The Columbia Science Initiative, launched in 2012, celebrates Columbia’s leadership in research and innovative teaching. It marks the first phase of a long-term commitment with tremendous potential for impact on theoretical and applied science—in sustainable energy, in biomedicine, in climate science, in the study and use of materials at the smallest limits of matter, in the study of mind and brain, in understanding the origins and makeup of the universe, in fields we cannot yet imagine.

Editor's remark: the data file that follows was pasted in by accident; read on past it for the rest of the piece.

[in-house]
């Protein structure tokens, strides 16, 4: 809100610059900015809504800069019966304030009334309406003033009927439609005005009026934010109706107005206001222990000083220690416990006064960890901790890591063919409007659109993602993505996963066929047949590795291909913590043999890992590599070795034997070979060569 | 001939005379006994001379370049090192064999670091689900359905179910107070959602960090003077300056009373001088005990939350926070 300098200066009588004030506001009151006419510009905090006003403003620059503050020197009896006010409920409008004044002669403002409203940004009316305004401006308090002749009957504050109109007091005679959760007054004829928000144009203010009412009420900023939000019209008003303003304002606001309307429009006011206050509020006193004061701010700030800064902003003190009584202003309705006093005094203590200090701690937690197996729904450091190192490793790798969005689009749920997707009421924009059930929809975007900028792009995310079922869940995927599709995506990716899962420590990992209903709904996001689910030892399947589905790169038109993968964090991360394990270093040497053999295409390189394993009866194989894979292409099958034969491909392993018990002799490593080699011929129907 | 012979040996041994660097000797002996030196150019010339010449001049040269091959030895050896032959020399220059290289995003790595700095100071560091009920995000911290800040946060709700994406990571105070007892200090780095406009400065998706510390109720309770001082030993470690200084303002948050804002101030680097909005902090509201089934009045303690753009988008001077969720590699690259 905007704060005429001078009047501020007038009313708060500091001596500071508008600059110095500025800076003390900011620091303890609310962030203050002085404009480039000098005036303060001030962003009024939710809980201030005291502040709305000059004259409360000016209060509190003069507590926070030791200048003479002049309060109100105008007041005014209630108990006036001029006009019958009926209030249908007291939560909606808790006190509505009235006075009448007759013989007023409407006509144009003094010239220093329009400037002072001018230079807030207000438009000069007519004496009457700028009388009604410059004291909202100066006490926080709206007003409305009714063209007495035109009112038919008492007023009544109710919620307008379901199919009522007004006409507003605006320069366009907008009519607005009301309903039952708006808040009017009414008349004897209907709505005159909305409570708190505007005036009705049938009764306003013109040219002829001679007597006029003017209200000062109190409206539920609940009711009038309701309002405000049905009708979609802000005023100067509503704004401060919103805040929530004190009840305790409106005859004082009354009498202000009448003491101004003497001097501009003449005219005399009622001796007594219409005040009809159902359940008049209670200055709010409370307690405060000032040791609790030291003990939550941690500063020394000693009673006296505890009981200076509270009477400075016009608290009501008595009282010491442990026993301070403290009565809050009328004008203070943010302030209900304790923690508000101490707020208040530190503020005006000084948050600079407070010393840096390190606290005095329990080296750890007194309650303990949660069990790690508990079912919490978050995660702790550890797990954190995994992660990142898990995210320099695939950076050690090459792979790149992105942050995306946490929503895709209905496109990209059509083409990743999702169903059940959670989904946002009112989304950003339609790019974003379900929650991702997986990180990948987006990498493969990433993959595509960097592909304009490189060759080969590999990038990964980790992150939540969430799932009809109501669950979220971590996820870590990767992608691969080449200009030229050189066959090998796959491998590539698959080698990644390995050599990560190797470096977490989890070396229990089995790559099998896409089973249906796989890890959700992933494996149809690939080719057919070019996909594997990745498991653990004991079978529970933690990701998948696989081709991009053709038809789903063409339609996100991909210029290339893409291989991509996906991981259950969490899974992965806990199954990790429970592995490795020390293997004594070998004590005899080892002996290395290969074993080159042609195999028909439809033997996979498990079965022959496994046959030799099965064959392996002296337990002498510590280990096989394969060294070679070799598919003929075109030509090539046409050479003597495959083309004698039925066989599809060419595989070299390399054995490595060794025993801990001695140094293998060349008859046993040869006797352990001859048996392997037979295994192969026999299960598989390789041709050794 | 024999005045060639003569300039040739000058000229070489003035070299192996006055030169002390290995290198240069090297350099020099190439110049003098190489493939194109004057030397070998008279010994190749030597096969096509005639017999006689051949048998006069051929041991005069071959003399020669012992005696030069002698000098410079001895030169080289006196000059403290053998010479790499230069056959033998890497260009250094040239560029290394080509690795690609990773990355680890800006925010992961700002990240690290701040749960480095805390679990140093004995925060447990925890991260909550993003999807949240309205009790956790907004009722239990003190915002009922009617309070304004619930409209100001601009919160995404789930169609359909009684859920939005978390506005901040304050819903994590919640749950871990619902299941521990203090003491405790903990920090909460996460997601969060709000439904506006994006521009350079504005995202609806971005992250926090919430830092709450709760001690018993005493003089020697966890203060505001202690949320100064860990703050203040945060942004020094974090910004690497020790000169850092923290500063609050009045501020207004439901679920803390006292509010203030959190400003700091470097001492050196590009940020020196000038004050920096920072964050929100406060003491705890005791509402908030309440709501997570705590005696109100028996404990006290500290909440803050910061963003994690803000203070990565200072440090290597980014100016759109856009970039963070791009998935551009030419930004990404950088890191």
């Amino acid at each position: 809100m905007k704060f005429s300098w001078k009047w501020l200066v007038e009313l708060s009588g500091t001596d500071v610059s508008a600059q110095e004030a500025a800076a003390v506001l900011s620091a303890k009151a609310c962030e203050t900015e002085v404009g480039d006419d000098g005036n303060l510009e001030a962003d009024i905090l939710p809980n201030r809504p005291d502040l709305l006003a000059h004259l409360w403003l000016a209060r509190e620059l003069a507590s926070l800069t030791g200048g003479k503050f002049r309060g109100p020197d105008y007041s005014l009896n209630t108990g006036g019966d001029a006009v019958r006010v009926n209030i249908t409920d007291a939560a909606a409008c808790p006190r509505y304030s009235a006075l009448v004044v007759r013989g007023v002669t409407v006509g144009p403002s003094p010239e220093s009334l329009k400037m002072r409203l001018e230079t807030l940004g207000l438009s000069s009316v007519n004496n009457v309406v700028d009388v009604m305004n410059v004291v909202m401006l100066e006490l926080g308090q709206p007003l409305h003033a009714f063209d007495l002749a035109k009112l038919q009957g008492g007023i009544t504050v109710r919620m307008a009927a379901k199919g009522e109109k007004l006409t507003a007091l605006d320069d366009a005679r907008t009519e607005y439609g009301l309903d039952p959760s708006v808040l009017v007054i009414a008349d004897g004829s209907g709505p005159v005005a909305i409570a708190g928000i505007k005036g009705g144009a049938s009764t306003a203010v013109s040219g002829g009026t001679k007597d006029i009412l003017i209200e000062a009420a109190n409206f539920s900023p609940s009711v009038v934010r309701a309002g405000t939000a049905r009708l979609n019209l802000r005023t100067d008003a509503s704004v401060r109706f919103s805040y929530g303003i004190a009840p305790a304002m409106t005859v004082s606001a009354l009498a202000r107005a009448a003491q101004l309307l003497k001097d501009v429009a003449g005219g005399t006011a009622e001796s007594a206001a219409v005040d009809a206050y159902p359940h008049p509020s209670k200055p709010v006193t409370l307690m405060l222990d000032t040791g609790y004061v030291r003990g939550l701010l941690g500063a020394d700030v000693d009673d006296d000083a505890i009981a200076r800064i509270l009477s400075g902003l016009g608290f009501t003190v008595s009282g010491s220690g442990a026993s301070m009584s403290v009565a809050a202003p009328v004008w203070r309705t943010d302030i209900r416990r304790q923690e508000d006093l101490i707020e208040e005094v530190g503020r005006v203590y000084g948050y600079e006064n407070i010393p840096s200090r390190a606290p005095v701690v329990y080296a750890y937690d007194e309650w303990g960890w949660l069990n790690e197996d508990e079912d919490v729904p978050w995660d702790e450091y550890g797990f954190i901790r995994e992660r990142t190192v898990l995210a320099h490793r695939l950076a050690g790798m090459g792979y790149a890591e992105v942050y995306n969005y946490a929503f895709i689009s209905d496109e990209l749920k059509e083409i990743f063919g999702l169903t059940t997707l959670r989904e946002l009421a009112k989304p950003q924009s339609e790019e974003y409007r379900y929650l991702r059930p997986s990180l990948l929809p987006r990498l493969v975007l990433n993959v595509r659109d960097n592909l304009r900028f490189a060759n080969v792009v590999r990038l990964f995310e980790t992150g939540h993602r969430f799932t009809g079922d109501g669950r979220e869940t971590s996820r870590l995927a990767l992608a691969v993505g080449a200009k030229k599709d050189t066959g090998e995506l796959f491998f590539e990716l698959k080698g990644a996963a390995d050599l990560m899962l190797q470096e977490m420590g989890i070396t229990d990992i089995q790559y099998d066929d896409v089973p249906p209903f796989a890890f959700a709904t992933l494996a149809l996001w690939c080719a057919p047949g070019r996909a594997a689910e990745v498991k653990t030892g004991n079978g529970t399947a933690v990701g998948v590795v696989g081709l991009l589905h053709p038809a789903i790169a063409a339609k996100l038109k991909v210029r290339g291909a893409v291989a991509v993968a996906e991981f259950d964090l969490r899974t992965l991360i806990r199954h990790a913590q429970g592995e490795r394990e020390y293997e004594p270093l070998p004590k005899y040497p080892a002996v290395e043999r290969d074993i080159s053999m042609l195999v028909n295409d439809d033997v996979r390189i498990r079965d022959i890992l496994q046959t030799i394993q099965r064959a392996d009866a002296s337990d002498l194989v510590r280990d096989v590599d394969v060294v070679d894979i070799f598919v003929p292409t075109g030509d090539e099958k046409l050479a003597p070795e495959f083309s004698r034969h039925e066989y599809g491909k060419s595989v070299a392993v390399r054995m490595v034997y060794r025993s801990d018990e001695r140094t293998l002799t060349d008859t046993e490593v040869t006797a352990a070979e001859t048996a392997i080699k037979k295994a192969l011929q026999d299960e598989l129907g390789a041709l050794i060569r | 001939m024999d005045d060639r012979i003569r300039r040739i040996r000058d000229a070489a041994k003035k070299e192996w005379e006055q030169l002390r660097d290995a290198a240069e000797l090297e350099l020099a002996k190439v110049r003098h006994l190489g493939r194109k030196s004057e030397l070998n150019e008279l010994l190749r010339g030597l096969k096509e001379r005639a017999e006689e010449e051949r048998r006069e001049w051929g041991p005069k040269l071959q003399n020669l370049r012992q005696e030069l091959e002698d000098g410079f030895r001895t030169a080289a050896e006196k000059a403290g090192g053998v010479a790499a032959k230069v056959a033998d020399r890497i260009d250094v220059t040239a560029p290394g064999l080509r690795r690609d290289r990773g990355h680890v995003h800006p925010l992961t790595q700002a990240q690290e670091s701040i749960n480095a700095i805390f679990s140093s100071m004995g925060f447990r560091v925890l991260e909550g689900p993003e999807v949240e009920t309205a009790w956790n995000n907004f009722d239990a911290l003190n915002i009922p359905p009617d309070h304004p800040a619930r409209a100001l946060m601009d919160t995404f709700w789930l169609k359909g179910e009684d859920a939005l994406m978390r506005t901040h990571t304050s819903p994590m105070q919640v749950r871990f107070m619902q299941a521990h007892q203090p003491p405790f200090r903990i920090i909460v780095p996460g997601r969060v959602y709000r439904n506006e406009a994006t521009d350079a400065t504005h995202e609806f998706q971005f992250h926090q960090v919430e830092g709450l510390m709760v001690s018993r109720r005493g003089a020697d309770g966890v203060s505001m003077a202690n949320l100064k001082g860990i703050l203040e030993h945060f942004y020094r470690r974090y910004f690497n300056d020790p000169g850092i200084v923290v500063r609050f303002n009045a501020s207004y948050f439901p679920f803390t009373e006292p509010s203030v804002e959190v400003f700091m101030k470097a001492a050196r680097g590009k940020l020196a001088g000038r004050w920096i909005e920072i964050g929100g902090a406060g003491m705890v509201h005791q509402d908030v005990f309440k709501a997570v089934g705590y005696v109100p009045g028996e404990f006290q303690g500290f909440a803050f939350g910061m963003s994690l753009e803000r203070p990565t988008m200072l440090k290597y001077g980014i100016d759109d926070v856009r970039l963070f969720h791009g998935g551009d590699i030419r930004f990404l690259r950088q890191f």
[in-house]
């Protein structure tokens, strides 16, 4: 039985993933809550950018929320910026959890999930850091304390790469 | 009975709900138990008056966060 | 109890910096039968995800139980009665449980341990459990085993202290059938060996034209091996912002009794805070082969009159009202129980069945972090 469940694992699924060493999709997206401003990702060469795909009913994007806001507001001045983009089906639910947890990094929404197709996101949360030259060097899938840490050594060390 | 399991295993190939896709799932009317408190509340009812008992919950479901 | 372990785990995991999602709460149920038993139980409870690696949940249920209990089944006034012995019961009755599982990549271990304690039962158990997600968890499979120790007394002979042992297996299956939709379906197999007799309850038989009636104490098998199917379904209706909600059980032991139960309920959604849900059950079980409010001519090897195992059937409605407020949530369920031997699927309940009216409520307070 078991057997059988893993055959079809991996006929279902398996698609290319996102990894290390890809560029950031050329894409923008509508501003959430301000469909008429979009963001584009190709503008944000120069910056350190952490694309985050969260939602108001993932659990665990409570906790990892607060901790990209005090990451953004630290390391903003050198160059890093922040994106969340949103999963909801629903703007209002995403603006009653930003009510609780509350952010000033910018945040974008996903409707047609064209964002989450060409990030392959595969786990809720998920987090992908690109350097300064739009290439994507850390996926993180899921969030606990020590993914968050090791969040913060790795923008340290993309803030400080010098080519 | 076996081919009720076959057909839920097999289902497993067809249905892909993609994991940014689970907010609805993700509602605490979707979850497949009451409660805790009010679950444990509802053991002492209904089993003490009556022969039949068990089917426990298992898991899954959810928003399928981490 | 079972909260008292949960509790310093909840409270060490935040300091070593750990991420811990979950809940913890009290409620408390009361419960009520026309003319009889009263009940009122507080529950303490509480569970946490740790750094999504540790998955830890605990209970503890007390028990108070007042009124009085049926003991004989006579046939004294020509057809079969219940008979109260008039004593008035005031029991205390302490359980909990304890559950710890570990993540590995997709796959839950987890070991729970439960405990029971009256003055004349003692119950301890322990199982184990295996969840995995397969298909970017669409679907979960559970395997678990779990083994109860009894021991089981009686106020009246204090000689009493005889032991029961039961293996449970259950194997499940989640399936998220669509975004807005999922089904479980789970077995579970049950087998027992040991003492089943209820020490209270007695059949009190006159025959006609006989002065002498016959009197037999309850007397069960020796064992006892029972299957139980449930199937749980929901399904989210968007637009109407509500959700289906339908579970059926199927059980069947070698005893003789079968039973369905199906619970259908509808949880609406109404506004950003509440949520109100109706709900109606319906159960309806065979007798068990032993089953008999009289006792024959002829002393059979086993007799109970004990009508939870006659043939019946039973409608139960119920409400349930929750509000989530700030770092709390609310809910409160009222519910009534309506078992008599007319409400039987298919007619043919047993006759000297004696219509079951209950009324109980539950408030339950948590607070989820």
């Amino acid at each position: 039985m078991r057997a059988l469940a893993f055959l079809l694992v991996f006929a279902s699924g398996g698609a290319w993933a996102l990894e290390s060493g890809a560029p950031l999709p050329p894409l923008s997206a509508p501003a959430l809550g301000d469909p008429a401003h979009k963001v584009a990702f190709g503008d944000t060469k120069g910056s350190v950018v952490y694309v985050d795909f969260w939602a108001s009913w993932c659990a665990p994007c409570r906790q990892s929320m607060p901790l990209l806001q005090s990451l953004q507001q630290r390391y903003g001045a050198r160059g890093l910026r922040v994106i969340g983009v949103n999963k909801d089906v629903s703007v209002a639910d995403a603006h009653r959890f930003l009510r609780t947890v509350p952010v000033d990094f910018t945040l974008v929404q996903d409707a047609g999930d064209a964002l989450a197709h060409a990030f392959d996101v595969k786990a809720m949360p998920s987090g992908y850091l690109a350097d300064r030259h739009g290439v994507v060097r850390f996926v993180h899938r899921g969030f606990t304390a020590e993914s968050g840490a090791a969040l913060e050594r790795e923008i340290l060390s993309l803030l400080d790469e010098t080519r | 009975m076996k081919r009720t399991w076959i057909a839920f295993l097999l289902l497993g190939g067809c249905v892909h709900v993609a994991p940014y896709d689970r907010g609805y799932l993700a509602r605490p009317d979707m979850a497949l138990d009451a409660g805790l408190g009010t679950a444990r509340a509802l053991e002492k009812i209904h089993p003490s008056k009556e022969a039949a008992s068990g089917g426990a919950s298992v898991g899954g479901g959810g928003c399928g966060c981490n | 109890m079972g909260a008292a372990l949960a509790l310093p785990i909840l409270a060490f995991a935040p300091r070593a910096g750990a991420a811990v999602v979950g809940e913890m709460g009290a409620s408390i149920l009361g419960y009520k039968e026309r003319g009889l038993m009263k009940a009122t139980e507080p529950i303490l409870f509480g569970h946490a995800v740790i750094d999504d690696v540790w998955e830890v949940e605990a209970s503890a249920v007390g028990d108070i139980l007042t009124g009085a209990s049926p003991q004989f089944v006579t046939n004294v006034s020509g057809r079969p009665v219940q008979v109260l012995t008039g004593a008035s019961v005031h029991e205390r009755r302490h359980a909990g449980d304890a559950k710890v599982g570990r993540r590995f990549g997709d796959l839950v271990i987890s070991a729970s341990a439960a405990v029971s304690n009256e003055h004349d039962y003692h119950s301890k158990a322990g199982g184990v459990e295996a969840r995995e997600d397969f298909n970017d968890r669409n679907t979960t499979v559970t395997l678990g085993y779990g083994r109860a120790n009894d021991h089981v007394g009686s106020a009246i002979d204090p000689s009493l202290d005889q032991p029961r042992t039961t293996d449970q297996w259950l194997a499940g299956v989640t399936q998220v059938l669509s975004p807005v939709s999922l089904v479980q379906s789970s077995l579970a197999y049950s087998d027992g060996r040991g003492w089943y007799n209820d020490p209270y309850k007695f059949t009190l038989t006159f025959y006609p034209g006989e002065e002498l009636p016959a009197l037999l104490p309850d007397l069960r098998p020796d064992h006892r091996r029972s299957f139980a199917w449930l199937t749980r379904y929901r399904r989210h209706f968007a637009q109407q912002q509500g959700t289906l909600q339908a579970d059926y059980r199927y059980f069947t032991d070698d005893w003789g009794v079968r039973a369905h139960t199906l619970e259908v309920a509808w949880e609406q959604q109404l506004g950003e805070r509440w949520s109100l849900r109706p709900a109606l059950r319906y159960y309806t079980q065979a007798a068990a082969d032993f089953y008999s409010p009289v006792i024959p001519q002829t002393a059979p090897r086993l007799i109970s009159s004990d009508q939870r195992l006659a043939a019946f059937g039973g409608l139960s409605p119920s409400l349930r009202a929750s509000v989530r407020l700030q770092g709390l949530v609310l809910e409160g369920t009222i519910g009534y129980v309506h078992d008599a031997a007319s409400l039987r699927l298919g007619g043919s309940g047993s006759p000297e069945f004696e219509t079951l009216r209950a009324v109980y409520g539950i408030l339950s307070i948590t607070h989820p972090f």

Janna Levin, associate professor of physics and astronomy at Barnard College, is a theoretical physicist and a writer. She has contributed to an understanding of astrophysical black holes, the cosmology of extra dimensions and gravitational waves in the shape of spacetime. Levin integrates scientific themes in both fiction and nonfiction. Her second book, A Madman Dreams of Turing Machines, won the PEN/Bingham Fellowship for Writers that “honors an exceptionally talented fiction writer whose debut work…represents distinguides literary achievement.” It was also a runner-up for the PEN/Hemingway award for “a distinguished work of first fiction.” She also wrote the popular science book How the Universe Got Its Spots.